Goldbach's Conjecture, Pattern Recurrence, and Fractal Symmetry

In our last study we talked about masking patterns in Goldbach pairs. In this study we focus on the recurrence of those patterns between numbers. We also notice that the patterns recur at different scales of focus. This suggests that prime distribution has fractal symmetry of scale.


Written November 2008

Last Modified January 2010 (language improvements and links)

Part 1: Pattern Recurrence

For any number, there exists a set of other numbers that have the same masking pattern for the same set of critical primes. This is pattern recurrence

D1 Recurrents

The obvious masking pattern recurrence occurs when different numbers share exactly the same sequence of factors for a given set of critical primes. These we will call the D1 Recurrents.

In the diagram to the left we show masking pattern recurrence for the even number G=194. The symmetry point in the pairs is 1/2G = 97. The critical primes are 2,3,5, and 7.

The masking pattern is shown in the yellow box. The masking of multiples of 3 is shown in blue, 5 shown in red, 7 shown in green, and combinations shown in purple.

By looking at the pairs next to the symmetry point we can see that symmetry point 97, 83, 43, and 13 all have the same masking pattern. Also, symmetry points 8,22,62, and 92 have the same masking for 3,5, and 7.

3*5*7 = 105. This is a symmetry point for pattern recurrence of 3,5, and 7. The odd patterns and the evens pair as 105 - even = odd: Since 105-97=8, 97 pairs with 8, 83 with 22, 43 with 62, and 92 with 13.

The grouping of D1 recurrents appears to be related to the pairings in the masking pattern. The formulas for the D1 recurrents is conjectured to the right.
n mod(210)
n(5*7+3*3*4) mod(210)

n[(105-3*5)+105-7*2)] mod(210)

n[105-3*7)+105-5*40] mod(210)

Recall, this is for numbers smaller than 11^2=121.

Related pages at this site:


Part 2: Symmetry of Scale: D2, D4, D8 Recurrents

We may change our scale of view by 2^n. Each zoom will produce new numbers with the same masking pattern. We may also change our scale by any other number, but this requires us to ignore the factors of that number.

In the examples to the side we looked at the critical prime mask that corresponds to every other number (odds), starting from the symmetry number (1/2G). You should notice that this is the same critical prime mask shown above. So we now have 8 numbers, all with the same mask. So if one sequence, has a prime pair in the masking region they all will. Since we counted by twos to get matched pairs to the mask we call this the D2 recurrents. We may also show D4, D8 etc, numbers that have the same masking pattern as our starting number. This tells us that they all obey Goldbach's conjecture together because they all have the same masking pattern.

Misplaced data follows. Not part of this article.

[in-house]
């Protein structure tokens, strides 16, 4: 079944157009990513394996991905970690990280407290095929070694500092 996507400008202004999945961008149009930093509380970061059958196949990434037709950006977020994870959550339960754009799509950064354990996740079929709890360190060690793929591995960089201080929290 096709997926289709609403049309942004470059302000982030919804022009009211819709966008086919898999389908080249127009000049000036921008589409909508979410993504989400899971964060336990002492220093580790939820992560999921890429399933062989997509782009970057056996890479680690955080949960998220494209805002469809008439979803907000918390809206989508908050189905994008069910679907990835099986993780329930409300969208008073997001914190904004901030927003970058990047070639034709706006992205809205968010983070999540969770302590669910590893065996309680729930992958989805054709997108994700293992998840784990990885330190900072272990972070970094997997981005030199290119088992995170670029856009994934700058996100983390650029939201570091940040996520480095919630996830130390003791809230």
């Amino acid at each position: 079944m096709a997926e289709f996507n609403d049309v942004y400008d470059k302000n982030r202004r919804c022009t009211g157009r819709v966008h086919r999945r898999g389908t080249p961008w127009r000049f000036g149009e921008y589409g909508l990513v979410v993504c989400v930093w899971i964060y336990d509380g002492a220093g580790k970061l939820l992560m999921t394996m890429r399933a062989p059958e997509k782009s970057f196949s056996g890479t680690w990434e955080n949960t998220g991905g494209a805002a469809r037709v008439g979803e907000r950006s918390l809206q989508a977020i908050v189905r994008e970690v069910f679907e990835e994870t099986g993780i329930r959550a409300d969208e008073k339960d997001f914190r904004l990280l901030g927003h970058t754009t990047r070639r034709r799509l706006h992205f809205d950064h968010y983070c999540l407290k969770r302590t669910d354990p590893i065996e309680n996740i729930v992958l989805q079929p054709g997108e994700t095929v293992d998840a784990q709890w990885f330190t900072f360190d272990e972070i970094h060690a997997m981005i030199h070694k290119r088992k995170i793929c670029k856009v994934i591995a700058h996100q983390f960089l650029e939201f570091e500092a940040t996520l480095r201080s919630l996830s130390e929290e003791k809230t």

Now, we look at a given number's D1, D2, D4, and D8 critical prime masks for 194. The D4 mask occurs in two parts shift 0 includes the symmetry point, shift 2 is two numbers from the symmetry point. Similarly D8 has 3 positions (only one is shown.)

The colored numbers and colored underlines show the spacing between each critical prime factor and itself on the other side of the pairing. This distance sequencing is shown, color coded to the right. The same sequences will occur for the even recurrents above, but is a little harder to show since the symmetry points are not included.

From this we can see that 194, and all it's D1 recurrents, share many masking patterns with many other numbers. I suspect that if we include all the Dn recurrent masks we will find that all non-zero masks (no critical prime opposite itself) will be shared.

Thus for one number to be an exception many others, probably too many others, would also have to be exceptions. Goldbach's Conjecture would then have to be true. Note: the recurrent masks also carry very strong implications about where primes have to occur on the number line. That is, by using recurrent masks we can show where primes must pair up to produce a prime pair in the recurrent mask.

 

Part 3: Proving or Disproving Goldbach with Pattern Recurrence and Symmetry of Scale

To Prove:

  1. Show that Pattern Recurrence requires a smaller number to have the same masking pattern. The larger number cannot be an exception to Goldbach without the smaller number also being an exception.

To Disprove

  1. Show that pattern recurrence requires a masking length larger than G for some even number G.